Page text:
Some of the challenges with Airworthiness Management (and how to overcome them)

Managing the technical details of aircraft transitions can be difficult even for experienced technical personnel, when the process is not managed properly or done by halves the result can sometimes be critical.

1. The delivery documentation is not complete

In a transition it is imperative to ensure all documentation from the previous operator/CAMO is made available, up to date and give an accurate picture of previous and forecasted maintenance for the aircraft, engines and components. When an aircraft is delivered back with incomplete data the new CAMO are unable to ascertain the technical status of the aircraft, critical items such as engines, landing gears or other hard time components can not be properly evaluated and therefore a question mark must be placed on the airworthiness of the aircraft.

At Aerfleet we have a clear list of documents and data we require to deliver the best possible service, one of the first questions you can be expected to be asked is “how do you want to deliver this aircraft?” our start point is set to your end point, by doing this we ensure that from day one we have in mind what is required when the aircraft is set to leave our CAMO, whether that be in 2 months or 2 years.

2. The aircraft doesn’t live up to redelivery conditions

Whenever an aircraft is returned from lease there are conditions in the lease agreement that need to be met, this can range from “As-is” so that the last operator pretty much only has to deliver an airworthy aircraft, right through to the requirement of major airframe and component maintenance or “green-time”. Typically a contract will stipulate the aircraft must be cleared for a certain number of months, flight cycles and flight hours upon redelivery.

The days and weeks leading up to a redelivery can be hectic, the operator wants the aircraft gone, the lessor wants to ensure conditions are met, maybe an MRO is also involved in trying to get maintenance finished and procurement and logistics are trying to meet everyone’s deadlines. Things can easily be missed which can quickly be costly for all parties, but especially the lessor who will be left with the problem if they take delivery of the aircraft with unknown discrepancies.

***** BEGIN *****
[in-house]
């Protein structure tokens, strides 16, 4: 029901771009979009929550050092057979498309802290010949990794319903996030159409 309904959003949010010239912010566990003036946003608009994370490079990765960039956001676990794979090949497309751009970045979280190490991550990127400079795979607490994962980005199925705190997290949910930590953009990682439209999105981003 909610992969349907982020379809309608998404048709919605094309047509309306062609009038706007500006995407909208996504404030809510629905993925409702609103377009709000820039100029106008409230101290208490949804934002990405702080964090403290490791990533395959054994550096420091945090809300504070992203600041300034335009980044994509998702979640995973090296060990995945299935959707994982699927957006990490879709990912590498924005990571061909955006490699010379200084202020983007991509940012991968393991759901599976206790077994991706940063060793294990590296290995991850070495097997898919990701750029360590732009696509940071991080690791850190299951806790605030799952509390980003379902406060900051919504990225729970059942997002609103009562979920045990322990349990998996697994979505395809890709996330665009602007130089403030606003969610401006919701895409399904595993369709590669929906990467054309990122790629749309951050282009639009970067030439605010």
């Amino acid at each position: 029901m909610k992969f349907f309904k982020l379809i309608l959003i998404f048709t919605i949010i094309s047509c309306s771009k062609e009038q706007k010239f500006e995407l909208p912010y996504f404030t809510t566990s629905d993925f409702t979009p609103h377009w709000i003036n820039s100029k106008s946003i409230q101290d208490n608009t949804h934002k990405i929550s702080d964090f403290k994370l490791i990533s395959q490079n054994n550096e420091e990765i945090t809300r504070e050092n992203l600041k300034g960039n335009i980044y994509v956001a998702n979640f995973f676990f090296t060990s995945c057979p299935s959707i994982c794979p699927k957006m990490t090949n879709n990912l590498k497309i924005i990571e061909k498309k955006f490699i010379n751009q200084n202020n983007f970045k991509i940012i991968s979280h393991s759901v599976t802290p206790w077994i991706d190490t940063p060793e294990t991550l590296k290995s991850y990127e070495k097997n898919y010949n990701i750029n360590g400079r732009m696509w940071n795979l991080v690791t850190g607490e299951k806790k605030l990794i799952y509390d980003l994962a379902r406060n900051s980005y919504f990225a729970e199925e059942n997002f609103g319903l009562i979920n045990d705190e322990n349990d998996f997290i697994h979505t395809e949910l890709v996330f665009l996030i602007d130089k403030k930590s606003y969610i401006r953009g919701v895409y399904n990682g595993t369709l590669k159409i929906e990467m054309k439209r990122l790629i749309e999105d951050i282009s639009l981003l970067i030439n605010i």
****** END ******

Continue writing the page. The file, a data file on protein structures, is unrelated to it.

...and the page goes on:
Aerfleet see great advantage in being involved in the process as early as possible, getting ahead of the game and having documentation before the sign over can allow status cross references and ensure the lessor gets what they expect, the other advantage of this is that in a quick turn-a-round the CAMO is already ahead of the game and can be integrating the aircraft even before the ink is dry.

3. Quick Turn-a-round

We’ve all seen it, the sales team are trying to get the aircraft placed before the aircraft is redelivered, but for whatever reason the stars just don’t align. The aircraft is redelivered to the lessor and placed on CAMO, then the agreements are made. It’s highly probable that the next operator has different requirements than the redelivery conditions of the last operator but the aircraft needs to be turned as quickly as possible (time is money).

In these situations its imperative that the CAMO can hit the ground running. Using some of the principles from items 1 & 2 the CAMO really has to work fast, the lessor needs an updated status of all items ASAP, any maintenance items need to be highlighted liaised to the lessor and work orders created so that the MRO can start prepping the aircraft for delivery. all whilst possibly still following up on information from the previous operator.

Aerfleet apply resources as and when required and have the possibility to speed up the induction process of aircraft when requested by the Lessor, we understand that each day on ground is a day that an asset is not earning.

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